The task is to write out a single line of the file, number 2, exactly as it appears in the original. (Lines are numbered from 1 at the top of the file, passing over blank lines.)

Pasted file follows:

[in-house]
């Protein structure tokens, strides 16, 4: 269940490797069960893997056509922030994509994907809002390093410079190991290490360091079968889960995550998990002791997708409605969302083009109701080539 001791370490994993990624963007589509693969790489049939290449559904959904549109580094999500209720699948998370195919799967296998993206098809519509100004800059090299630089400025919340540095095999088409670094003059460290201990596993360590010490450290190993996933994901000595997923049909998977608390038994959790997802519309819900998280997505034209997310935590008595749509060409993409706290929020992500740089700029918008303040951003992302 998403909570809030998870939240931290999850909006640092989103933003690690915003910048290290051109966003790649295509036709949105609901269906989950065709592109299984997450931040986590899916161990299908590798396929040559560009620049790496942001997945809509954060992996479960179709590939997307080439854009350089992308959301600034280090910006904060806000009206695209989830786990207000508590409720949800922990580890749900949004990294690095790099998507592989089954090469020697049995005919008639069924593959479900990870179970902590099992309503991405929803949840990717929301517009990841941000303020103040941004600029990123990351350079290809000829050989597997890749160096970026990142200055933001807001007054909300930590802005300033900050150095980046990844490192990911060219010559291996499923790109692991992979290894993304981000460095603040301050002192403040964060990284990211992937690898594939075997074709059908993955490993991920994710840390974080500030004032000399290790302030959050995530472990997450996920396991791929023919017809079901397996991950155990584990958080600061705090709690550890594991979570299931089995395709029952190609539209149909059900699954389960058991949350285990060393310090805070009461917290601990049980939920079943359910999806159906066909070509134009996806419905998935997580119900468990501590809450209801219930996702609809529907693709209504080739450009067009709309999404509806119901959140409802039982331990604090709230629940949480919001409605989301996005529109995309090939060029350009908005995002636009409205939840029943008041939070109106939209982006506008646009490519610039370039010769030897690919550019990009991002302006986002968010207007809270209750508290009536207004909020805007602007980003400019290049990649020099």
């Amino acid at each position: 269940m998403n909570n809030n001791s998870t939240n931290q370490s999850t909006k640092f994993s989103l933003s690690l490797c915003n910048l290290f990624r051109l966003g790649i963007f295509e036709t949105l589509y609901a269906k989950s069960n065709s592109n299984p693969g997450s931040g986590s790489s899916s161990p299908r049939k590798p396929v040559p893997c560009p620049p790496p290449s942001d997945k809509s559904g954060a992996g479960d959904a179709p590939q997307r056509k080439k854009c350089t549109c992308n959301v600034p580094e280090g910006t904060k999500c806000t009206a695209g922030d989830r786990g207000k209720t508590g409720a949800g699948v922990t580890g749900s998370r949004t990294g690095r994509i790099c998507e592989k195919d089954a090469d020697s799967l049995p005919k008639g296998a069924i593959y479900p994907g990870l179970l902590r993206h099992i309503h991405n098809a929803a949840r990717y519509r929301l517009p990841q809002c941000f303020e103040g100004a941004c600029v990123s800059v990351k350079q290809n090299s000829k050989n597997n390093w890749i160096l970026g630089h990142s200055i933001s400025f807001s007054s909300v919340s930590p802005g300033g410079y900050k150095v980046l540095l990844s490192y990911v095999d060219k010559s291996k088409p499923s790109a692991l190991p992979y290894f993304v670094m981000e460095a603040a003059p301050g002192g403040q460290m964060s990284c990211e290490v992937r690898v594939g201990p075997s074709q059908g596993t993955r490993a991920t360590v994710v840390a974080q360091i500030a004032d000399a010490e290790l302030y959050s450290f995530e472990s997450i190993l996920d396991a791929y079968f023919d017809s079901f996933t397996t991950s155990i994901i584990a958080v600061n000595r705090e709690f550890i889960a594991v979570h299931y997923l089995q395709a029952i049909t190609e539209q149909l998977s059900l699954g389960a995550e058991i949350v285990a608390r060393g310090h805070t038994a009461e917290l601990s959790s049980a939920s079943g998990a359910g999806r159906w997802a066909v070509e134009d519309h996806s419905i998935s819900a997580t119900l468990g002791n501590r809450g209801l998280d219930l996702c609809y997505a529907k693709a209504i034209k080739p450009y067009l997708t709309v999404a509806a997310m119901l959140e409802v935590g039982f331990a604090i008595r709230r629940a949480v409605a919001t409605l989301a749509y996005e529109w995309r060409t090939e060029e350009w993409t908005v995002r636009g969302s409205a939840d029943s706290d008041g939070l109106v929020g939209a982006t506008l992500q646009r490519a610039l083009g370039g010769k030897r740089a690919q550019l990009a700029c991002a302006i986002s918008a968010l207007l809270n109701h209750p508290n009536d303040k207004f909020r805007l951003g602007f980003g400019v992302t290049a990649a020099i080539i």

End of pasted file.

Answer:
């Protein structure tokens, strides 16, 4: 269940490797069960893997056509922030994509994907809002390093410079190991290490360091079968889960995550998990002791997708409605969302083009109701080539 001791370490994993990624963007589509693969790489049939290449559904959904549109580094999500209720699948998370195919799967296998993206098809519509100004800059090299630089400025919340540095095999088409670094003059460290201990596993360590010490450290190993996933994901000595997923049909998977608390038994959790997802519309819900998280997505034209997310935590008595749509060409993409706290929020992500740089700029918008303040951003992302 998403909570809030998870939240931290999850909006640092989103933003690690915003910048290290051109966003790649295509036709949105609901269906989950065709592109299984997450931040986590899916161990299908590798396929040559560009620049790496942001997945809509954060992996479960179709590939997307080439854009350089992308959301600034280090910006904060806000009206695209989830786990207000508590409720949800922990580890749900949004990294690095790099998507592989089954090469020697049995005919008639069924593959479900990870179970902590099992309503991405929803949840990717929301517009990841941000303020103040941004600029990123990351350079290809000829050989597997890749160096970026990142200055933001807001007054909300930590802005300033900050150095980046990844490192990911060219010559291996499923790109692991992979290894993304981000460095603040301050002192403040964060990284990211992937690898594939075997074709059908993955490993991920994710840390974080500030004032000399290790302030959050995530472990997450996920396991791929023919017809079901397996991950155990584990958080600061705090709690550890594991979570299931089995395709029952190609539209149909059900699954389960058991949350285990060393310090805070009461917290601990049980939920079943359910999806159906066909070509134009996806419905998935997580119900468990501590809450209801219930996702609809529907693709209504080739450009067009709309999404509806119901959140409802039982331990604090709230629940949480919001409605989301996005529109995309090939060029350009908005995002636009409205939840029943008041939070109106939209982006506008646009490519610039370039010769030897690919550019990009991002302006986002968010207007809270209750508290009536207004909020805007602007980003400019290049990649020099």